Reports

For further information contact: Melita Pennifold 

Warren Region wetland survey and monitoring (Forest Management Plan 2014-23) (2015-ongoing)

The far south-west has a large number of wetlands unlike those anywhere else in the state. Many of these are permanent, fresh, have organic substrate and support unique suites of animals and plants, many restricted to the area. Previous biological surveys have highlighted the distinctiveness of the flora and fauna of these wetlands, including unpublished surveys of aquatic invertebrates in the Muir-Byenup Ramsar wetlands in the mid 1990s and 2000s and surveys of wetlands along the Walpole to Northcliffe area in 1994 as part of the 1999 Regional Forest Agreement. As a result of declining rainfall and altered land-use many of these wetlands have experienced significant changes to their hydrology and water quality since these earlier surveys. This project aims to investigate responses of aquatic invertebrates to these changes over the last 10-20 years by resurveying the same wetlands. The project addresses two of the key performance indicators of the 2014-23 Forest Management Plan dealing with Ramsar wetlands (KPI3) and maintaining condition of healthy terrestrial and wetland ecosystems (KPI1).

For further information contact Melita Pennifold

South West Catchments Council south west wetlands montoring project (2006-08)

  • Between 2006 and 2008, the department monitored 25 wetlands between Mandurah and Augusta as part of a South West Catchments Council funded project ‘Mapping classification and evaluation of wetlands’.

    A range of wetland types were selected, and included internationally and regionally significant wetlands on both public and private land.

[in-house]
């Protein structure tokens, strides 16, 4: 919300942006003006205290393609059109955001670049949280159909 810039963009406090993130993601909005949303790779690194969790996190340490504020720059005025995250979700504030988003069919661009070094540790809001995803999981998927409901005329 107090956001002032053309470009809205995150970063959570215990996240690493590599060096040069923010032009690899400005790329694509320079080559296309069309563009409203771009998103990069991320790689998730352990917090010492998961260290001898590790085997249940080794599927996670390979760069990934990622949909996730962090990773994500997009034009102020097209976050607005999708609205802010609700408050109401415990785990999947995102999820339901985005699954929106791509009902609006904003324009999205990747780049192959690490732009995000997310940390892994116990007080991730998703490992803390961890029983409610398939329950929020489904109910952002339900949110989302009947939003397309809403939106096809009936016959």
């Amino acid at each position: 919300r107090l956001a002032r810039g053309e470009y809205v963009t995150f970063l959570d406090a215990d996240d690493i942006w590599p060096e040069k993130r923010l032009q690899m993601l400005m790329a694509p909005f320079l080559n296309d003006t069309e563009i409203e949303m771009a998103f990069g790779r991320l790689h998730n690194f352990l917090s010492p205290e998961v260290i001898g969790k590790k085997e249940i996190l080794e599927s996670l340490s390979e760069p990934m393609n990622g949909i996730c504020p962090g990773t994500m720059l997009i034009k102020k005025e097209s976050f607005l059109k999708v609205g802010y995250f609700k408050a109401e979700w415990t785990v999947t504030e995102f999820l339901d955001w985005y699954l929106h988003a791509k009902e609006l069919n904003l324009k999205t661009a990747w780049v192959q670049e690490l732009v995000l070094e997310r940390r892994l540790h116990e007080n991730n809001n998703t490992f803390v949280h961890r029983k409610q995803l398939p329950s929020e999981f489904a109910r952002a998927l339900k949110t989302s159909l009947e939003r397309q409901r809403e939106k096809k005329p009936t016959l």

Baseline data was collected for water quality, macroinvertebrates, phytoplankton, waterbirds and vegetation to assist with wetland mapping, and to provide information relevant to the management and monitoring of wetlands at both a regional and local level.

    pdfWetland mapping and monitoring in the South West, WATSNU, December 2007363.46 KB

  • Examining a spearwood thicket near
    a monitoring site
    Photo © W Manson
  • ©  Parks and Wildlife

Statewide inland aquatic integrity resource condition monitoring 2008

The condition of 45 significant WA wetlands was surveyed in 2008. The reports below provide the method used and the reports of the condition of the wetlands surveyed.

Resource Condition Reports of significant Western Australian wetlands
pdfAirfield Swamp (Nguyarri)2.19 MB pdfLake Eda2.99 MB pdfMarglu Billabong, Parry Lagoons695.32 KB
pdfBalicup Lake806.48 KB pdfLake Goorly551.82 KB  pdfMoorimoordinina Pool4.68 MB 
pdfCoyrecup Lake1.04 MB pdfLake Gore1.92 MB pdfMuggon Claypan777.38 KB
pdfDales Gorge4.68 MB pdfLake Gregory 1.41 MB pdfMuggon Lake777.38 KB 
pdfDesert Queen Baths826.26 KB pdfLake Guraga978.72 KB  pdfMungilli Claypan1.14 MB 
pdfDunns Swamp 741.34 KB pdfLake Logue 956.07 KB pdfNgallagunda Swamp 1.13 MB
pdfEwans Lake 545.21 KB pdfLake MacLeod 2.51 MB pdfPalm Pool4.68 MB
pdfFortescue Marsh East 4.68 MB pdfLake Wooleen and Yewlands Pool1012.75 KB  pdfRowles Lagoon 1.24 MB
pdfFortescue Marsh West 4.68 MB pdfLe Lievre Swamp (Iljamalkarda)2.28 MB pdfSaunders Spring2.19 MB
pdfHowick Swamp 936.44 KB pdfLeeman Lagoon1.18 MB pdfYeo Lake744.41 KB 
pdfHutt Lagoon 825.84 KB pdfLindsay Gordon Lagoon1.03 MB pdfVasse Estuary843.4 KB
pdfLake Ballard 727.86 KB pdfLower Fortescue Pool4.68 MB 

Wetlands research

Wetlands conservation research is undertaken across Western Australia, ranging from investigating the hydrology of catchments affected by salinity in the Wheatbelt to the stygofauna of the inland Pilbara.